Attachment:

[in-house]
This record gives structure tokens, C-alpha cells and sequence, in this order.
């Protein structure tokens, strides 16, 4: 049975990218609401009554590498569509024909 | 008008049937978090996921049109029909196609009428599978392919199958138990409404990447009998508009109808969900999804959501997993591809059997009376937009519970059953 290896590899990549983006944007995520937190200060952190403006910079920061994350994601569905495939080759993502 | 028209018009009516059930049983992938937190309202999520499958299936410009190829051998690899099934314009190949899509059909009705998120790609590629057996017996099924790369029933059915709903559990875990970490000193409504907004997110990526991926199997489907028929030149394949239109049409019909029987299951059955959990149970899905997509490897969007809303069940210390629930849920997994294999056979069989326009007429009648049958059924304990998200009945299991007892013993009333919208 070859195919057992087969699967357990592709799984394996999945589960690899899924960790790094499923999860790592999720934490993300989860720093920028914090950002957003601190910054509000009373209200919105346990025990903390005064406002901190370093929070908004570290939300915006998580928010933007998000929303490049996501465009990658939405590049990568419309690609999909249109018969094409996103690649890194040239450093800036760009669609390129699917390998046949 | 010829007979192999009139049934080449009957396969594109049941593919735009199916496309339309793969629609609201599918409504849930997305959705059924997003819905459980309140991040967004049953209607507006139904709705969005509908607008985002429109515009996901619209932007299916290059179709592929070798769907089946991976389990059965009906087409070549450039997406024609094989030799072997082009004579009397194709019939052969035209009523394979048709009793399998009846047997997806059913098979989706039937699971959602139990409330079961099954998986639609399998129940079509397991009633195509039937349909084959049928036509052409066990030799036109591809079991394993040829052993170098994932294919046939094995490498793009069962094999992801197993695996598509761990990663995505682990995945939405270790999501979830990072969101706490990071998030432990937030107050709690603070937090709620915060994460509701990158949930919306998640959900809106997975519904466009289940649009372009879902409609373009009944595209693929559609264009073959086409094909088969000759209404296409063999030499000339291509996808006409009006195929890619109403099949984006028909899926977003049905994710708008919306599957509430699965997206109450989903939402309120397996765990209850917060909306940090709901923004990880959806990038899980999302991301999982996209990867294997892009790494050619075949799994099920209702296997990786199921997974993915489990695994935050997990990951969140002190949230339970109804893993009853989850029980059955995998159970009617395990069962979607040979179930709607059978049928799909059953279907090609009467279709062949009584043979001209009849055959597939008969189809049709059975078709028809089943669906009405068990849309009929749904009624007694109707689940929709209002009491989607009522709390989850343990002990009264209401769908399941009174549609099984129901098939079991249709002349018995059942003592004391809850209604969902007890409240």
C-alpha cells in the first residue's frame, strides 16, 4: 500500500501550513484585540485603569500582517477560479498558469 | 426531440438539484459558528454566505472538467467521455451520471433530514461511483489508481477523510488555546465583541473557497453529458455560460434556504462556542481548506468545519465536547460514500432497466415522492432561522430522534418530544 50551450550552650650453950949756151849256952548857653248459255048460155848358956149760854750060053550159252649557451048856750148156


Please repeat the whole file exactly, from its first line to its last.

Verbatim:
[in-house]
This record gives structure tokens, C-alpha cells and sequence, in this order.
């Protein structure tokens, strides 16, 4: 049975990218609401009554590498569509024909 | 008008049937978090996921049109029909196609009428599978392919199958138990409404990447009998508009109808969900999804959501997993591809059997009376937009519970059953 290896590899990549983006944007995520937190200060952190403006910079920061994350994601569905495939080759993502 | 028209018009009516059930049983992938937190309202999520499958299936410009190829051998690899099934314009190949899509059909009705998120790609590629057996017996099924790369029933059915709903559990875990970490000193409504907004997110990526991926199997489907028929030149394949239109049409019909029987299951059955959990149970899905997509490897969007809303069940210390629930849920997994294999056979069989326009007429009648049958059924304990998200009945299991007892013993009333919208 070859195919057992087969699967357990592709799984394996999945589960690899899924960790790094499923999860790592999720934490993300989860720093920028914090950002957003601190910054509000009373209200919105346990025990903390005064406002901190370093929070908004570290939300915006998580928010933007998000929303490049996501465009990658939405590049990568419309690609999909249109018969094409996103690649890194040239450093800036760009669609390129699917390998046949 | 010829007979192999009139049934080449009957396969594109049941593919735009199916496309339309793969629609609201599918409504849930997305959705059924997003819905459980309140991040967004049953209607507006139904709705969005509908607008985002429109515009996901619209932007299916290059179709592929070798769907089946991976389990059965009906087409070549450039997406024609094989030799072997082009004579009397194709019939052969035209009523394979048709009793399998009846047997997806059913098979989706039937699971959602139990409330079961099954998986639609399998129940079509397991009633195509039937349909084959049928036509052409066990030799036109591809079991394993040829052993170098994932294919046939094995490498793009069962094999992801197993695996598509761990990663995505682990995945939405270790999501979830990072969101706490990071998030432990937030107050709690603070937090709620915060994460509701990158949930919306998640959900809106997975519904466009289940649009372009879902409609373009009944595209693929559609264009073959086409094909088969000759209404296409063999030499000339291509996808006409009006195929890619109403099949984006028909899926977003049905994710708008919306599957509430699965997206109450989903939402309120397996765990209850917060909306940090709901923004990880959806990038899980999302991301999982996209990867294997892009790494050619075949799994099920209702296997990786199921997974993915489990695994935050997990990951969140002190949230339970109804893993009853989850029980059955995998159970009617395990069962979607040979179930709607059978049928799909059953279907090609009467279709062949009584043979001209009849055959597939008969189809049709059975078709028809089943669906009405068990849309009929749904009624007694109707689940929709209002009491989607009522709390989850343990002990009264209401769908399941009174549609099984129901098939079991249709002349018995059942003592004391809850209604969902007890409240």
C-alpha cells in the first residue's frame, strides 16, 4: 500500500501550513484585540485603569500582517477560479498558469 | 426531440438539484459558528454566505472538467467521455451520471433530514461511483489508481477523510488555546465583541473557497453529458455560460434556504462556542481548506468545519465536547460514500432497466415522492432561522430522534418530544 50551450550552650650453950949756151849256952548857653248459255048460155848358956149760854750060053550159252649557451048856750148156